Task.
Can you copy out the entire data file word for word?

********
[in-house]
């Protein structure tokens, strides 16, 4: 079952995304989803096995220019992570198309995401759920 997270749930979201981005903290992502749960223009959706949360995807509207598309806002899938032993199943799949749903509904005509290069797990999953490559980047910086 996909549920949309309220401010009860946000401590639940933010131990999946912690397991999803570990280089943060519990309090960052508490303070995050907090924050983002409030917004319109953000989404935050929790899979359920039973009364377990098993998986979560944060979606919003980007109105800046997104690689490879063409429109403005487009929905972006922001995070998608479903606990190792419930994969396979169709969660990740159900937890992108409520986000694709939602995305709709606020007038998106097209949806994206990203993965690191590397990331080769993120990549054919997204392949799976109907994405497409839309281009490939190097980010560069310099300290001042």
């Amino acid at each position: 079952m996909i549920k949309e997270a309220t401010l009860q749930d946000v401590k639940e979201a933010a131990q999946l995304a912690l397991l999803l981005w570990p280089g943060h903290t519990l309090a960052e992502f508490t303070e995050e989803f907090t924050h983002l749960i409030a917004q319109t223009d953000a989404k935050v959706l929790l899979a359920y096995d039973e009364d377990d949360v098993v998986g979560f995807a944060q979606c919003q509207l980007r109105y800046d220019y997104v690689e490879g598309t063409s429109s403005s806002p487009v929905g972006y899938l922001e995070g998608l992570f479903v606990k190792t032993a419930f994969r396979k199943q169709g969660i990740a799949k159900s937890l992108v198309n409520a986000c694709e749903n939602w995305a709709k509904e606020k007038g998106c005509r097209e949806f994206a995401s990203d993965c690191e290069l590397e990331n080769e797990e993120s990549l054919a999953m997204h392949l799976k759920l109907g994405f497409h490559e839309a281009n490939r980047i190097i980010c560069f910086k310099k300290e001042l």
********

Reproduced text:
[in-house]
């Protein structure tokens, strides 16, 4: 079952995304989803096995220019992570198309995401759920 997270749930979201981005903290992502749960223009959706949360995807509207598309806002899938032993199943799949749903509904005509290069797990999953490559980047910086 996909549920949309309220401010009860946000401590639940933010131990999946912690397991999803570990280089943060519990309090960052508490303070995050907090924050983002409030917004319109953000989404935050929790899979359920039973009364377990098993998986979560944060979606919003980007109105800046997104690689490879063409429109403005487009929905972006922001995070998608479903606990190792419930994969396979169709969660990740159900937890992108409520986000694709939602995305709709606020007038998106097209949806994206990203993965690191590397990331080769993120990549054919997204392949799976109907994405497409839309281009490939190097980010560069310099300290001042």
């Amino acid at each position: 079952m996909i549920k949309e997270a309220t401010l009860q749930d946000v401590k639940e979201a933010a131990q999946l995304a912690l397991l999803l981005w570990p280089g943060h903290t519990l309090a960052e992502f508490t303070e995050e989803f907090t924050h983002l749960i409030a917004q319109t223009d953000a989404k935050v959706l929790l899979a359920y096995d039973e009364d377990d949360v098993v998986g979560f995807a944060q979606c919003q509207l980007r109105y800046d220019y997104v690689e490879g598309t063409s429109s403005s806002p487009v929905g972006y899938l922001e995070g998608l992570f479903v606990k190792t032993a419930f994969r396979k199943q169709g969660i990740a799949k159900s937890l992108v198309n409520a986000c694709e749903n939602w995305a709709k509904e606020k007038g998106c005509r097209e949806f994206a995401s990203d993965c690191e290069l590397e990331n080769e797990e993120s990549l054919a999953m997204h392949l799976k759920l109907g994405f497409h490559e839309a281009n490939r980047i190097i980010c560069f910086k310099k300290e001042l």